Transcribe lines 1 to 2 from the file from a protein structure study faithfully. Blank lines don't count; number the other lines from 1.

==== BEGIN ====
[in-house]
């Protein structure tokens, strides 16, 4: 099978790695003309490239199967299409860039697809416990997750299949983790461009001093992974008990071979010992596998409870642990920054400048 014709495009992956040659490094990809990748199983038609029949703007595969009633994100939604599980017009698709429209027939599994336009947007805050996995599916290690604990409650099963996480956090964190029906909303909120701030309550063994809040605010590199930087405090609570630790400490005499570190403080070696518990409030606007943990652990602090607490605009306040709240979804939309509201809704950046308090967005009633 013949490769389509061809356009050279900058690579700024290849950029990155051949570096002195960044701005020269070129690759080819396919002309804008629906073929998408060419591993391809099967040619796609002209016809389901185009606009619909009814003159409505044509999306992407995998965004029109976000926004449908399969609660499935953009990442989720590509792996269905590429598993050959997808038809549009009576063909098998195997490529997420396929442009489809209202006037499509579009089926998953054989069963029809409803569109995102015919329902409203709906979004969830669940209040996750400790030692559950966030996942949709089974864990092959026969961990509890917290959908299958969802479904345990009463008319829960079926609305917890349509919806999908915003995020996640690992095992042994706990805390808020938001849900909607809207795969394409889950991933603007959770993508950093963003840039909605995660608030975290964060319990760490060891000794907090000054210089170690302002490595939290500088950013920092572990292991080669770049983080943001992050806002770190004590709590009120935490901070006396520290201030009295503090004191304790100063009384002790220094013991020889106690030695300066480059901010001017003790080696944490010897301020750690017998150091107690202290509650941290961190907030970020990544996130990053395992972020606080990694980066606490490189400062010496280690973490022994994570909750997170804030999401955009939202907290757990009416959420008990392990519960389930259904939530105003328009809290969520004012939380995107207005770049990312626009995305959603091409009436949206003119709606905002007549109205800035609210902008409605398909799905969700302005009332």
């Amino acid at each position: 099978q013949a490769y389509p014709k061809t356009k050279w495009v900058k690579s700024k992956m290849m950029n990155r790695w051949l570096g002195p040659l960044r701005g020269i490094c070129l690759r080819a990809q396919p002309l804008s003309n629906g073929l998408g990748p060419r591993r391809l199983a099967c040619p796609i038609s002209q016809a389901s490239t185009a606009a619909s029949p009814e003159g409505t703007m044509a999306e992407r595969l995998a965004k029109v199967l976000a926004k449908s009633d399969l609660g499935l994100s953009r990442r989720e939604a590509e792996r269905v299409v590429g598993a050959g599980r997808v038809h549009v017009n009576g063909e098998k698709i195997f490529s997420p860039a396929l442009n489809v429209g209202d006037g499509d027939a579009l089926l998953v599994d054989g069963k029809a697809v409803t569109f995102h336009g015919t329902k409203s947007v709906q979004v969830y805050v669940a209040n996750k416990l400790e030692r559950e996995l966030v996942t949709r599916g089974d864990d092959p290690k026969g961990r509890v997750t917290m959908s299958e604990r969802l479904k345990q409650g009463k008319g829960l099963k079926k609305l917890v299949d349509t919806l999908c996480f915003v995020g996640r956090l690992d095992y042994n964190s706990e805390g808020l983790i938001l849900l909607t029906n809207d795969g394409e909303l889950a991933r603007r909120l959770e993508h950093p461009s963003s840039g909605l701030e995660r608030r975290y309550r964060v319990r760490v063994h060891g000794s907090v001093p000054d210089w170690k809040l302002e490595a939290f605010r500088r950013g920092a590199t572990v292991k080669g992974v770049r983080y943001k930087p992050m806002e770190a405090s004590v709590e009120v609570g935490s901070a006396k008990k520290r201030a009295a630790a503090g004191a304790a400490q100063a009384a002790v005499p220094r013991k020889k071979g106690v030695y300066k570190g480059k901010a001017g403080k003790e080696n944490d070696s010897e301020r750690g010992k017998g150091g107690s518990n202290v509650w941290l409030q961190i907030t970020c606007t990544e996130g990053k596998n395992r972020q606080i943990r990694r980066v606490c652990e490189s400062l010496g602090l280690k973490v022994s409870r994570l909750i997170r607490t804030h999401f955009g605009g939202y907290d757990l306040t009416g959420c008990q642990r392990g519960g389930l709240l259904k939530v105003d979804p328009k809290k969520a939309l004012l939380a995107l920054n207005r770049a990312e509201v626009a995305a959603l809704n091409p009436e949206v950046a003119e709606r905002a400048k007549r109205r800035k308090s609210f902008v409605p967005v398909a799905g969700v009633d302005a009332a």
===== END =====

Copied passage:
[in-house]
């Protein structure tokens, strides 16, 4: 099978790695003309490239199967299409860039697809416990997750299949983790461009001093992974008990071979010992596998409870642990920054400048 014709495009992956040659490094990809990748199983038609029949703007595969009633994100939604599980017009698709429209027939599994336009947007805050996995599916290690604990409650099963996480956090964190029906909303909120701030309550063994809040605010590199930087405090609570630790400490005499570190403080070696518990409030606007943990652990602090607490605009306040709240979804939309509201809704950046308090967005009633 013949490769389509061809356009050279900058690579700024290849950029990155051949570096002195960044701005020269070129690759080819396919002309804008629906073929998408060419591993391809099967040619796609002209016809389901185009606009619909009814003159409505044509999306992407995998965004029109976000926004449908399969609660499935953009990442989720590509792996269905590429598993050959997808038809549009009576063909098998195997490529997420396929442009489809209202006037499509579009089926998953054989069963029809409803569109995102015919329902409203709906979004969830669940209040996750400790030692559950966030996942949709089974864990092959026969961990509890917290959908299958969802479904345990009463008319829960079926609305917890349509919806999908915003995020996640690992095992042994706990805390808020938001849900909607809207795969394409889950991933603007959770993508950093963003840039909605995660608030975290964060319990760490060891000794907090000054210089170690302002490595939290500088950013920092572990292991080669770049983080943001992050806002770190004590709590009120935490901070006396520290201030009295503090004191304790100063009384002790220094013991020889106690030695300066480059901010001017003790080696944490010897301020750690017998150091107690202290509650941290961190907030970020990544996130990053395992972020606080990694980066606490490189400062010496280690973490022994994570909750997170804030999401955009939202907290757990009416959420008990392990519960389930259904939530105003328009809290969520004012939380995107207005770049990312626009995305959603091409009436949206003119709606905002007549109205800035609210902008409605398909799905969700302005009332």